IHPS Grand Rounds: For the Long Haul: The Pandemic’s Impact on Practice Orientations and Labor Relations for Registered Nurses
When it comes to the health care labor force, the pandemic continues to have a large impact. While many have documented its enduring impact on worker turnover and labor shortages, few have considered the change it may engender for providers and their practices. In this talk, LaTonya Trotter will use the experiences of registered nurses to consider the ways in which pandemic experiences were more than an acute stressor, but may portend changed understandings of what it means to be a nurse in terms of crafting a nursing a career and balancing competing obligations in the pursuit of being “a good nurse.”
LaTonya J. Trotter is an Associate Professor of Bioethics and Humanities within the University of Washington’s School of Medicine. As a sociologist, she takes an institutional view of ethics by considering how social and workplace institutions shape notions of responsibility and what constitutes “good” or ethical decisions by both health care professionals and lay providers of care. In considering how decisions around care get made, her work connects changes in the organization of medical work to the reproduction of racial, economic, and gender inequality. She takes up these and other questions in her book, More Than Medicine: Nurse Practitioners and the Problems They Solve for Patients, Health Care Organizations, and the State (Cornell University Press 2020), which was awarded the 2021 British Sociological Association’s, Foundation for the Sociology of Health and Illness Book Prize.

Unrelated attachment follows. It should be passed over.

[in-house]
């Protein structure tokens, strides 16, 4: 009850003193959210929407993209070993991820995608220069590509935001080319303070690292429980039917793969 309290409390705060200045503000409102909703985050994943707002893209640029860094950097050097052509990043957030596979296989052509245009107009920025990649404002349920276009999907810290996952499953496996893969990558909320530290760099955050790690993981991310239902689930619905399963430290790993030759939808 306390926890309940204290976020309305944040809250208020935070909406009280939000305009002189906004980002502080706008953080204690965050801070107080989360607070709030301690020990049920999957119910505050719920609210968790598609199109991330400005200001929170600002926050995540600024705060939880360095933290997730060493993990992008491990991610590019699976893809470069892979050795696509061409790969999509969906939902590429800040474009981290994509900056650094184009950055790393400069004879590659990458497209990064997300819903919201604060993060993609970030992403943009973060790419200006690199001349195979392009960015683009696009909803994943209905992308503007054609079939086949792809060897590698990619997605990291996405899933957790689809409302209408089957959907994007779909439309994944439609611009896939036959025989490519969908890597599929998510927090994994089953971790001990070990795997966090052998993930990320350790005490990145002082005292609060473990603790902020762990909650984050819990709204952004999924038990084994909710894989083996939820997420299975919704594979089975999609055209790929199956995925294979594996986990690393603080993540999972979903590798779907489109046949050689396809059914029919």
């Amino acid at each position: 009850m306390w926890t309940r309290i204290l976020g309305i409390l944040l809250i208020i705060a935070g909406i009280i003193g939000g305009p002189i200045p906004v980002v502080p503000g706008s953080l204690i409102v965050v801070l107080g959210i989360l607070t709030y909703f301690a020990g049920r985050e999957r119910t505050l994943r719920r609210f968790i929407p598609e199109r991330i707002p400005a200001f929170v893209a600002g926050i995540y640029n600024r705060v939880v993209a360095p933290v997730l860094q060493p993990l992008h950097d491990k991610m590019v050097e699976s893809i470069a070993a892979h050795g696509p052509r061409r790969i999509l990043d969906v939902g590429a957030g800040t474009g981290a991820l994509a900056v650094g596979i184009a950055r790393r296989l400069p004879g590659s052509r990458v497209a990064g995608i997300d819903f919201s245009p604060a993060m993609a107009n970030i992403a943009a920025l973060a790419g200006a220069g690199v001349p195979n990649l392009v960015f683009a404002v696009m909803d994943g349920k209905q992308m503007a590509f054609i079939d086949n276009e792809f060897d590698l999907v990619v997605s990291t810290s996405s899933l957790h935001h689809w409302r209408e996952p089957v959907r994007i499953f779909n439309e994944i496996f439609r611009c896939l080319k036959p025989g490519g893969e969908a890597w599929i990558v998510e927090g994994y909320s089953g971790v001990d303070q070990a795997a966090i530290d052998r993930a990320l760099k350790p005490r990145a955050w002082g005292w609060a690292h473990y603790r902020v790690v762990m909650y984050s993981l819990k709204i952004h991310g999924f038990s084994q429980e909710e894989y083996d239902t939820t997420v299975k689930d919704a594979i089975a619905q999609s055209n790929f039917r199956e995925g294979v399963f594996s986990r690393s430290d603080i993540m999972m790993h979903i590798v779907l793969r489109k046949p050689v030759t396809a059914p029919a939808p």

Dr. Trotter’s publications have received awards sponsored by the American Public Health Association, the British Sociological Association, the Society for the Study of Social Problems, and the American Sociological Association. She is on the editorial boards of the journals Gender & Society and Contemporary Sociology, is an Associate Editor for the Journal of Organizational Sociology, and serves as a board member for the Johns Hopkins University Press’s Health Communication Series. She also serves on the Steering Committee of the Carework Network, an international organization of researchers, policymakers, and advocates striving to change the conversation around how we see, fund, and do care work.